Recognized as one of Canada's Top Employers for Young People
By Kristina Leung and Richard Yerema, Mediacorp Canada Inc. staff editors (Feb 8, 2018)
Here are some of the reasons why Northwestel Inc. was selected as one of Canada's Top Employers for Young People (2018):
- Northwestel provides tuition subsidies for job-related courses (up to $2,000 per year) and maintains a Northern Futures Scholarship program, awarding 6 scholarships of up to $4,000 per year to students pursuing advanced education in engineering, finance, marketing and business
- The company also tries to connect scholarship recipients with summer employment for the duration of their school program and offers full-time employment upon graduation
Fast-paced change in a small-town setting at Northwestel
Few people have a better perspective on how much the telecommunications industry has changed than Curtis Shaw. Shaw came to Northwestel Inc., the Whitehorse, Yukon-based subsidiary of Bell Canada, 21 years ago, fresh out of grad school. "When I first started, it was a fairly older-male-dominated engineering organization, providing telephone service
and long distance with little to no competition." he says. Since the Internet, it's become a different ball game -- and with different players. "Lots of change can happen in a matter of weeks and months," adds Shaw, now the Chief Operating Officer. "Fifteen or 20 years ago, change took a long time."
Naturally, legacy workers -- those with decades of experience -- are still in high demand, but over the past several years Northwestel has been focusing on recruiting younger people, particularly those who live in or may be returning to northern Canada. And there are big draws. "You get all the benefits of small-town living," says Shaw, "and you get great exposure to the telecommunications industry and all the work we're doing around broadband and broadband connectivity across northern Canada."
Working for a small company means that even young recruits get wide exposure to different areas of the company. That's been one of the real benefits for Jeff Gart-shore, who started as a summer student in 2011. "What I really appreciated was the responsibility I was given right off the bat," says Gartshore, now an Associate Director of Accounting. "I ended up contributing to reports that went to our board of directors. It was cool to be given those opportunities at a young age and also receive enough support that it wasn't daunting."
In the summer before his last year of university, Northwestel awarded Gartshore one of the six $4,000 scholarships it gives out every year to students in business & commerce, computer science, electrical engineering or telecommunications. The scholarships are part of Northwestel's focus on drawing younger recruits. Scholarship candidates -- typically those who have been born and raised in the North -- are given first preference for summer work. "That gets them some exposure to the culture, the people and the environment," explains Shaw. "It's teaching them some of the skills they might not get in academic life. And if it's successful and they like the environment and we like them, there's normally permanent work at the end of it."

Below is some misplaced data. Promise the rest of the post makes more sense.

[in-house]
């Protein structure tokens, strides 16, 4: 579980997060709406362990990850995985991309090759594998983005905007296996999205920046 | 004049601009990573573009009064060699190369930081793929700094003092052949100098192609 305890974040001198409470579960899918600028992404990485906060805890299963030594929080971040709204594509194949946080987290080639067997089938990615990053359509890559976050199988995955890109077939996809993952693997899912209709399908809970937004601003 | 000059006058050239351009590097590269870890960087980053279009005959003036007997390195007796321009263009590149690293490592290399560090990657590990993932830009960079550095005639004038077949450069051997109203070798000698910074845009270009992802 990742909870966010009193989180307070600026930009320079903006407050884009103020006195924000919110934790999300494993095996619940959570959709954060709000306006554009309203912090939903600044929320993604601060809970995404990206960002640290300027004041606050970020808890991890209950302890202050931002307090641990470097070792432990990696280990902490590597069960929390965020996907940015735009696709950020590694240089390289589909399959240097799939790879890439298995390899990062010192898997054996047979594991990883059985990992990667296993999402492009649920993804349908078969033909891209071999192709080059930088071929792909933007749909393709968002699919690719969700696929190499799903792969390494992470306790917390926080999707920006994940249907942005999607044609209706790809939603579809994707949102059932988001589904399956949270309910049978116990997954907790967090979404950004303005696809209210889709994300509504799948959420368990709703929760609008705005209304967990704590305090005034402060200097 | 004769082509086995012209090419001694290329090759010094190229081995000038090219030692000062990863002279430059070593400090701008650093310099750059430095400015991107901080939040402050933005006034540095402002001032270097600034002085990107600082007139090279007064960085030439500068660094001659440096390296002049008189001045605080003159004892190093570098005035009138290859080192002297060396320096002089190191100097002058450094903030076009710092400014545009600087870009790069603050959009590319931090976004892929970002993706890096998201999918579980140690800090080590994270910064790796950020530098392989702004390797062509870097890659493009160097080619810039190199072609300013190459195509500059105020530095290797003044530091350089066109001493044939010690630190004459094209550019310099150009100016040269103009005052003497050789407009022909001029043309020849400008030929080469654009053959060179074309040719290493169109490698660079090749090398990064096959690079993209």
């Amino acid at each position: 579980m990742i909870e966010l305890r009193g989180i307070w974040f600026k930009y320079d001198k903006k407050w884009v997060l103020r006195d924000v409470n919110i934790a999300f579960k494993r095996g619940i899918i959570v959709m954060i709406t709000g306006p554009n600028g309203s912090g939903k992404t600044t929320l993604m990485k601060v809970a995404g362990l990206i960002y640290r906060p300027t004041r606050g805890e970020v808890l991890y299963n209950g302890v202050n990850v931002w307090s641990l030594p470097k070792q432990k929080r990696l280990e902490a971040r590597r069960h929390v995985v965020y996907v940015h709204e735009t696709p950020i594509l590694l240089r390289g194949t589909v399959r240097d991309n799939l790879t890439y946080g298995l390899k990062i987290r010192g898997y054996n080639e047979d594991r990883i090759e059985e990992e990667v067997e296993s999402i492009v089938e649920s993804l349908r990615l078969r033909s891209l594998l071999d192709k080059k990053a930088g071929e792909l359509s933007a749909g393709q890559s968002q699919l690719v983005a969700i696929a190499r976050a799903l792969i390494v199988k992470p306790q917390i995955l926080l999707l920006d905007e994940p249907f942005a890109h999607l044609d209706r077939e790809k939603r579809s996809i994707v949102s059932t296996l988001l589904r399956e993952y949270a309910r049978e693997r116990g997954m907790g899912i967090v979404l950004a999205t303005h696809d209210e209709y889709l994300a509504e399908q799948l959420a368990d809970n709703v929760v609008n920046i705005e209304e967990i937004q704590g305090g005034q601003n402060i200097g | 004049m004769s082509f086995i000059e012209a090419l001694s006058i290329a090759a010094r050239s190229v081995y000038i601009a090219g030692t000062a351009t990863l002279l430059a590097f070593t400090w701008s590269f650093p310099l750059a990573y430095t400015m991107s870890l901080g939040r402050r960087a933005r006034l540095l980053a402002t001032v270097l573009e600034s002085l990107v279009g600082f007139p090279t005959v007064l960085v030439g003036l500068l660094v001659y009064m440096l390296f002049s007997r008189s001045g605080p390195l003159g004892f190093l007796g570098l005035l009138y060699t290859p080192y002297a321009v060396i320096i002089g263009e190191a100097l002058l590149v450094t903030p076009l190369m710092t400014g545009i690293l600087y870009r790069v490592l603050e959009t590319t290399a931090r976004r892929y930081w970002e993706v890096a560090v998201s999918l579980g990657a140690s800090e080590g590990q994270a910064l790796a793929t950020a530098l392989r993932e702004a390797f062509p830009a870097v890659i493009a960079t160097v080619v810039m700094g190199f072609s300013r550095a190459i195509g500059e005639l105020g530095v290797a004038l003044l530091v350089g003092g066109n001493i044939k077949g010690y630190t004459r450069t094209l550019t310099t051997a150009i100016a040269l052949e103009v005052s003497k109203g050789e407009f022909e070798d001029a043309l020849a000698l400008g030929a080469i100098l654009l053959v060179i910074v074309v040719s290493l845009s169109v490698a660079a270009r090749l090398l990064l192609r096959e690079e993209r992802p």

And there are many other benefits to working at Northwestel, including, among other things, excellent compensation, a travel allowance, and an employee share purchase plan. The learning doesn't stop once you're hired - Northwestel contributes $2,000 per year to tuition, courses and advanced learning. Then there's the draw of living in a small town. "You don't have the commute, you have affordable housing, you have all the benefits of working for Bell Canada but working in a small-town environment," says Shaw.
On top of that, there's unlimited all-season outdoor activities, a great arts scene, microbreweries, the world famous Yukon Quest, as well as opportunities for community involvement -- particularly in areas in which Northwestel invests: Indigenous community and culture; youth and sports; and health and mental wellness. Any employee who gets involved in any of the charities or NGOs in the North receives matching funds for their volunteer time. And the company gives paid time off to employees who volunteer or coach for the Canada Games or Arctic Winter Games.
Shaw can't believe it's been two decades since he came to Northwestel or how much the environment has changed. "It's a really dynamic place -- week to week, it's never mundane," he says. "It's been a lot of challenge, a lot of fun and a lot of excitement working for a small company in a big industry."